On the campus of the University of New Mexico, I visited Mitchell Hall, where I first taught composition.  However, my classroom was gone, replaced by a spacious lounge with a refreshment stand.  Had my classroom been so equipped on that anxious morning two decades earlier, I might have entered it with considerably less paralysis.  At the campus’s Zimmerman Library, where once there stood the long wooden banks of a card catalog, students now lounged upon comfortable chairs and sofas, their fingers upon sleek keyboards, their noses buried in handheld electronic devices.  Index cards cataloging books had now been digitized, the digital information accessed by computer terminals scattered throughout the library.  

Elsewhere in the city, I tightened my sphincter as, dodging reckless motorists, I negotiated the intersection of Interstate highways 40 and 25, its latest manifestation what Burqueños called a “spaghetti bowl” of ramps and overpasses, an engineering feat I had to admire. 

Easter week, I once again passed, in a light snowfall, a dozen of the Christian faithful, no doubt mostly Catholics, walking south of the town of Tijeras along a remote stretch of highway 337―to where, I knew not. 

I returned to the Rio Puerco basin west of Los Lunas to watch the freight trains of the BNSF railroad, once again fantasizing hobodom. 

I plunged back into the outdoors, spending days and nights hiking and packing, among other places, the slopes and summits of New Mexico’s Manzano, San Mateo, and Gallinas mountains.  To my surprise and delight, they were still lightly visited.  

Still, I was an urban dweller once again, and now for the duration. 


Mexican Food in Yuma

Of course, we ate Mexican food in Yuma.  The Mi Rancho restaurant was our introduction.  The decor of Mi Rancho was splashed with lime greens and lemon yellows, all trimmed in pink.  The waitresses drew their dark hair into tight buns pinned with artificial roses.  The walls were covered with photos of young Latino boxers, until then something I’d seen mainly in Albuquerque barber shops.  There were colorful acrylics of matadors and Mexican mercados.  There was a rooster clock and a warping poster of Chichen Itza.  La Casa Gutierrez, now no more, was aptly named.  Sandwiched between two residences on a quiet street, it obviously was the house of the Gutierrez family at one time.  I favored its chile rojo.  Maricosos Mar Azul introduced us to Mexican seafood―Yuma is 70 miles from the Gulf of California―the best we’ve eaten this side of the border.  Like La Casa Gutierrez, Los Manjeres was charmingly intimate―a couple small rooms, one with a fireplace (that’s right, in Yuma).  It, too, was surely once a home.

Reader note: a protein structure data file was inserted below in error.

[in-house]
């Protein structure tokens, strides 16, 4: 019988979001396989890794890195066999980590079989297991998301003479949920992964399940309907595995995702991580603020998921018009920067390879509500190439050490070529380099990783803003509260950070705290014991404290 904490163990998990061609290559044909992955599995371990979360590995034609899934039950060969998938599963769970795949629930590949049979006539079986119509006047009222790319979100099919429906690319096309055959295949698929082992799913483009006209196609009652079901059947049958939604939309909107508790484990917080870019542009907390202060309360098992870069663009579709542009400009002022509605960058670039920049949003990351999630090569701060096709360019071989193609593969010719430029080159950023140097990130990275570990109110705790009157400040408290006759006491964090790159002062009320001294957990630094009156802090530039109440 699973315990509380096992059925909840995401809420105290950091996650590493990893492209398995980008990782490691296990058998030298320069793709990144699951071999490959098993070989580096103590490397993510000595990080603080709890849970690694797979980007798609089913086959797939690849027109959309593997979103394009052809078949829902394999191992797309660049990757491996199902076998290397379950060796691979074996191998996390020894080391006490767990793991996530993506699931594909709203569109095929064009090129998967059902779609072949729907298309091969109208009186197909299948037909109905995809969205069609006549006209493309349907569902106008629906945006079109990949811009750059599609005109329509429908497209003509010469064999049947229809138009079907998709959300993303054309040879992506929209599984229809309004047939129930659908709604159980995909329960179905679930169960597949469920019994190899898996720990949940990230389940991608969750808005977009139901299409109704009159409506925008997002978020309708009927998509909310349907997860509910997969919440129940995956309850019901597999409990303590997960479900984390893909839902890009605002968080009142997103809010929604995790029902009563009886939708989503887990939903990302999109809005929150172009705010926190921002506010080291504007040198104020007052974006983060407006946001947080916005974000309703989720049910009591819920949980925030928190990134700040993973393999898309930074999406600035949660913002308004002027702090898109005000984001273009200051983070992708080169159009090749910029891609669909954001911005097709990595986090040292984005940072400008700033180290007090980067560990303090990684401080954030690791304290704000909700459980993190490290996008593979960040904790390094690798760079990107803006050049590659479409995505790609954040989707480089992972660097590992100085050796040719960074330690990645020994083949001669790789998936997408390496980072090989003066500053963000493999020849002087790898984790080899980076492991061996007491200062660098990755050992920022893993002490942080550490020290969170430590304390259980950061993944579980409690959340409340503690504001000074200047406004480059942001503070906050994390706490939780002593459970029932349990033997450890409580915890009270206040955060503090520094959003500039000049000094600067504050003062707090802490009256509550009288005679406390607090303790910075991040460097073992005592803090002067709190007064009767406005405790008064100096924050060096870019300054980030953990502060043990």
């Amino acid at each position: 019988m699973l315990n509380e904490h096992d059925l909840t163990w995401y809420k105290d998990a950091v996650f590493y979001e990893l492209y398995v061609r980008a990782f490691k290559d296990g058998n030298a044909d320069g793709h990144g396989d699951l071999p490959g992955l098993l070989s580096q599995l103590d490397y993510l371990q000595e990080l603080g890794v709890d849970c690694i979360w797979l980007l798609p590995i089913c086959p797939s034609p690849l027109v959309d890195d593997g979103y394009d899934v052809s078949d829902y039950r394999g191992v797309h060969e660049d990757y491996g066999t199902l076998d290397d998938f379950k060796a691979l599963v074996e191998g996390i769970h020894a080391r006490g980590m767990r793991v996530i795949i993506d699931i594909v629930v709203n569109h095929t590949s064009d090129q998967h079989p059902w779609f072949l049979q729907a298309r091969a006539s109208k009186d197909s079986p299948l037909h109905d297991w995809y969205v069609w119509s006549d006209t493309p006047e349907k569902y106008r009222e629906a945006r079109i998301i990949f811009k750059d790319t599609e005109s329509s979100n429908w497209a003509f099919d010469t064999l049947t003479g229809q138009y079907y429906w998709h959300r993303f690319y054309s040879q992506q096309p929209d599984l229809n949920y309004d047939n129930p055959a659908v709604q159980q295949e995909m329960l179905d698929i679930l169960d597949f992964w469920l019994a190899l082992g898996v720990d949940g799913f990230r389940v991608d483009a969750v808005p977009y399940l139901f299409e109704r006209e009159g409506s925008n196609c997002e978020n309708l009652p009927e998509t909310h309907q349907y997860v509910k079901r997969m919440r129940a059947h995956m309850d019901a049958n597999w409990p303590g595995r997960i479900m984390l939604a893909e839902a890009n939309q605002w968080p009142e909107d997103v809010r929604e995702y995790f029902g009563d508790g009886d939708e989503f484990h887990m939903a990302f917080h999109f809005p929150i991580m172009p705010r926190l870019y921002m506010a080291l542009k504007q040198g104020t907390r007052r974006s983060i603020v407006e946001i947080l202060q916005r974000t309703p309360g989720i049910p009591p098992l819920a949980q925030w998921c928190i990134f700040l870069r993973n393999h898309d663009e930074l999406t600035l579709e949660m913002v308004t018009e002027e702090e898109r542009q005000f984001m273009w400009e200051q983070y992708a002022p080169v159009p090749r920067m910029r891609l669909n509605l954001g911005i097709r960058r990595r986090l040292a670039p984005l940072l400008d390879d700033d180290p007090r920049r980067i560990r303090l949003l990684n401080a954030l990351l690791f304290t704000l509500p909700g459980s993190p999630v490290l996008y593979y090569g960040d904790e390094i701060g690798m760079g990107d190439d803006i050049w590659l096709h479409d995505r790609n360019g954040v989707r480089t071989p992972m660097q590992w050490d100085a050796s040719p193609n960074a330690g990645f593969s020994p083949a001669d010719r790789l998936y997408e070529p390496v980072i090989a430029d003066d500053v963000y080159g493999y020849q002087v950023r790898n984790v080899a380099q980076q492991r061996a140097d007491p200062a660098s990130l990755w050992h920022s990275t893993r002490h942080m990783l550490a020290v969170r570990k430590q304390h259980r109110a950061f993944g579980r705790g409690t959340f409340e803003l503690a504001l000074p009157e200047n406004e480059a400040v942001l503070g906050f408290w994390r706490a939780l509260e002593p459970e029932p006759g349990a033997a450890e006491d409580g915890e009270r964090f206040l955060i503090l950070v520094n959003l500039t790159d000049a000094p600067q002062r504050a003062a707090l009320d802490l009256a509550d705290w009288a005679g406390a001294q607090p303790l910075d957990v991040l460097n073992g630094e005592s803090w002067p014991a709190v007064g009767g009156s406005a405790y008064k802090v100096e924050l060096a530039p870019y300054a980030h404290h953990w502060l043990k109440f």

From Clinton, Oklahoma, to Yuma, Arizona, Latino chefs knew how to satisfy.


Muggins, Dome, and Gila

To escape the bustle of Yuma, the dogs and I would drive east over Telegraph Pass, drop down into Dome Valley, and wander farther east on foot over a dirt road into the Muggins Mountains.  Except along their dry arroyos, these were mostly barren formations, rugged and bleak as the Atlas Mountains of Morocco.  Benches below the range’s sharp peaks and ridges were broad fields of nothing but fine black rock: desert pavement.  (Picture the most superfluous attempt at xeriscaping by a slovenly Southwestern homeowner.)  Even creosote struggled here, and the saguaro was almost non-existent.  The dominant hues and shades were browns, tans, dull greens, and whites.  Rarely did I hear birdsong.  The buzz of an occasional fly marred the silence.  In mid-November, while most of America prepared to gird its loins against another long season of rain, slush, and snow, this queer land of timeless sunlight, aridity, and vacant sky went on, serenely meditating on its indifference.